Weather

After extensive review, Death Valley is now hottest place on Earth

sand-dunes-dvnp.jpgFor a long time the keepers of the weather stats believed the hottest temperature recorded on Earth to be 136 degrees at El Azizia, Libya, exactly 90 years ago today — September 13, 1922. Doubts were raised, studies were done, and now scientists say the distinction belongs to Death Valley in California, where the mercury reportedly hit 134 degrees at Greenland Ranch on July 10, 1913.

From the Washington Post:

“It is a figure that has been for meteorologists as Mt. Everest is for geographers,” wrote Christopher Burt, Weather Underground weather historian.


Thirteen scientists from 9 countries conducted a review of the Libyan record and uncovered 5 problems with the temperature measurement...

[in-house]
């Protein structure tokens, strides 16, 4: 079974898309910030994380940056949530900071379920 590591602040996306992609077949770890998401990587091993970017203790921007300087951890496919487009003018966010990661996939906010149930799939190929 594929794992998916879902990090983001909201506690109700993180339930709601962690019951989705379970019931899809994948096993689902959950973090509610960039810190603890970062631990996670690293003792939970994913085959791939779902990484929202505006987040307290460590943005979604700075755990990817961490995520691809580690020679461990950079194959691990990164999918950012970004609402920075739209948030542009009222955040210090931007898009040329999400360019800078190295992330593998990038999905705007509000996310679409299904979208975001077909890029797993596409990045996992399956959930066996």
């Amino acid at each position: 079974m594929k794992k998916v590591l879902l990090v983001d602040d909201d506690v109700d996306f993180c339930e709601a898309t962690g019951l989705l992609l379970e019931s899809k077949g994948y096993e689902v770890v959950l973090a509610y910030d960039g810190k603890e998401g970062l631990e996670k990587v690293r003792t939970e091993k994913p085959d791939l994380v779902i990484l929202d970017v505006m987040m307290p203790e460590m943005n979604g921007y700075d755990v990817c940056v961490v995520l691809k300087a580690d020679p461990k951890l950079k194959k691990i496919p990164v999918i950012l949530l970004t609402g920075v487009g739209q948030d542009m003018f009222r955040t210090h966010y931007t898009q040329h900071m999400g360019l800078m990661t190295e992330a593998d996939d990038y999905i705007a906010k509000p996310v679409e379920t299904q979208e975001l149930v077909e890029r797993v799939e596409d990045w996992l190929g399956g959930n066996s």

The 13 scientists began the investigation around the start of the revolution in Libya in 2010. It was forced into hiatus when the Libyan official involved, Khalid El Fadli, disappeared. He re-surfaced eight months later and work resumed.

“Khalid El Fadli did this at great risk to himself,” Cerveny said. “He was an official of the previous regime, so when the revolution began to turn, his safety was a key concern.”

Photo: Mesquite Flat dunes, Death Valley National Park/Alan Van Valkenburg


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